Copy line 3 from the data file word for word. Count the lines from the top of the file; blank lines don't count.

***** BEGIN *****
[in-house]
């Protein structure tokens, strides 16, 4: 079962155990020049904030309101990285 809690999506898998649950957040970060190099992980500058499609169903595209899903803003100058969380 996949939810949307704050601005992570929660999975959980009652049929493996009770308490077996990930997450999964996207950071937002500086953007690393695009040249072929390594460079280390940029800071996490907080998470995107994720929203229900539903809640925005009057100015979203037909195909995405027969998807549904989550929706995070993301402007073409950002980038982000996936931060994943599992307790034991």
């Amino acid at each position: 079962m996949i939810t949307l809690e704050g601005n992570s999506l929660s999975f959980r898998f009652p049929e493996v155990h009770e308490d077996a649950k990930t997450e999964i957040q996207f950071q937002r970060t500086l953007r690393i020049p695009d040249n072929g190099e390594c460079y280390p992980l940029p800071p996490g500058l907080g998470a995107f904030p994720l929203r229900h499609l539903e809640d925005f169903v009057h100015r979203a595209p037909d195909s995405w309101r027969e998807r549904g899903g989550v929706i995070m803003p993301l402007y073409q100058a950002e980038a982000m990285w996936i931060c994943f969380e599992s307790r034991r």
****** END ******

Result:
């Amino acid at each position: 079962m996949i939810t949307l809690e704050g601005n992570s999506l929660s999975f959980r898998f009652p049929e493996v155990h009770e308490d077996a649950k990930t997450e999964i957040q996207f950071q937002r970060t500086l953007r690393i020049p695009d040249n072929g190099e390594c460079y280390p992980l940029p800071p996490g500058l907080g998470a995107f904030p994720l929203r229900h499609l539903e809640d925005f169903v009057h100015r979203a595209p037909d195909s995405w309101r027969e998807r549904g899903g989550v929706i995070m803003p993301l402007y073409q100058a950002e980038a982000m990285w996936i931060c994943f969380e599992s307790r034991r």